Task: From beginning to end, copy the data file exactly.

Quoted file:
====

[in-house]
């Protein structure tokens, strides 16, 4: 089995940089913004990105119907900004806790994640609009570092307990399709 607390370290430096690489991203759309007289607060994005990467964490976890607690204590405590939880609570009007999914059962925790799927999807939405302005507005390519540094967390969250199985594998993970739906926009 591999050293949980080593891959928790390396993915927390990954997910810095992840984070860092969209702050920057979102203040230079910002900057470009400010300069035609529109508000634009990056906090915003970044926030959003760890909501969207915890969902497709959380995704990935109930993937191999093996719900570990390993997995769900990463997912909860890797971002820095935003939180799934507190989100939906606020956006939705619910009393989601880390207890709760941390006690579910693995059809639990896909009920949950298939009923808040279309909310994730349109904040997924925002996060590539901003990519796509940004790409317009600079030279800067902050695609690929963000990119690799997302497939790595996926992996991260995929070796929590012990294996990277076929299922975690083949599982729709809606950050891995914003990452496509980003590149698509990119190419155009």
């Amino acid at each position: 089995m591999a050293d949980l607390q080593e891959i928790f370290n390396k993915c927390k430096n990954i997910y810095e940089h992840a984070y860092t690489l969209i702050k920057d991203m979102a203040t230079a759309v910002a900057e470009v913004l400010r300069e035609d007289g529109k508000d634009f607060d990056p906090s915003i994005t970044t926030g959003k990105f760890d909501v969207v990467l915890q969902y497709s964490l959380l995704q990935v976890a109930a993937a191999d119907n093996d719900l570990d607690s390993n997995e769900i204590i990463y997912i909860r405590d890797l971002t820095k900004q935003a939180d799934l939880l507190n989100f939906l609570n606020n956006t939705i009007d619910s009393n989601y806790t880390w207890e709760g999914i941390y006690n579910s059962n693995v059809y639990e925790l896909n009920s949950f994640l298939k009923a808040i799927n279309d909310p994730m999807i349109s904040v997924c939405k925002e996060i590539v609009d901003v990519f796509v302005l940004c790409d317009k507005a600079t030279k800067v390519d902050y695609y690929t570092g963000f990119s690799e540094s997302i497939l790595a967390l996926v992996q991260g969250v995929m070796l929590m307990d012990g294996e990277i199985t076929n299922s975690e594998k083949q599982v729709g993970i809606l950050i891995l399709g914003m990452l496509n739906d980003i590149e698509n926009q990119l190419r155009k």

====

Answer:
[in-house]
């Protein structure tokens, strides 16, 4: 089995940089913004990105119907900004806790994640609009570092307990399709 607390370290430096690489991203759309007289607060994005990467964490976890607690204590405590939880609570009007999914059962925790799927999807939405302005507005390519540094967390969250199985594998993970739906926009 591999050293949980080593891959928790390396993915927390990954997910810095992840984070860092969209702050920057979102203040230079910002900057470009400010300069035609529109508000634009990056906090915003970044926030959003760890909501969207915890969902497709959380995704990935109930993937191999093996719900570990390993997995769900990463997912909860890797971002820095935003939180799934507190989100939906606020956006939705619910009393989601880390207890709760941390006690579910693995059809639990896909009920949950298939009923808040279309909310994730349109904040997924925002996060590539901003990519796509940004790409317009600079030279800067902050695609690929963000990119690799997302497939790595996926992996991260995929070796929590012990294996990277076929299922975690083949599982729709809606950050891995914003990452496509980003590149698509990119190419155009």
């Amino acid at each position: 089995m591999a050293d949980l607390q080593e891959i928790f370290n390396k993915c927390k430096n990954i997910y810095e940089h992840a984070y860092t690489l969209i702050k920057d991203m979102a203040t230079a759309v910002a900057e470009v913004l400010r300069e035609d007289g529109k508000d634009f607060d990056p906090s915003i994005t970044t926030g959003k990105f760890d909501v969207v990467l915890q969902y497709s964490l959380l995704q990935v976890a109930a993937a191999d119907n093996d719900l570990d607690s390993n997995e769900i204590i990463y997912i909860r405590d890797l971002t820095k900004q935003a939180d799934l939880l507190n989100f939906l609570n606020n956006t939705i009007d619910s009393n989601y806790t880390w207890e709760g999914i941390y006690n579910s059962n693995v059809y639990e925790l896909n009920s949950f994640l298939k009923a808040i799927n279309d909310p994730m999807i349109s904040v997924c939405k925002e996060i590539v609009d901003v990519f796509v302005l940004c790409d317009k507005a600079t030279k800067v390519d902050y695609y690929t570092g963000f990119s690799e540094s997302i497939l790595a967390l996926v992996q991260g969250v995929m070796l929590m307990d012990g294996e990277i199985t076929n299922s975690e594998k083949q599982v729709g993970i809606l950050i891995l399709g914003m990452l496509n739906d980003i590149e698509n926009q990119l190419r155009k």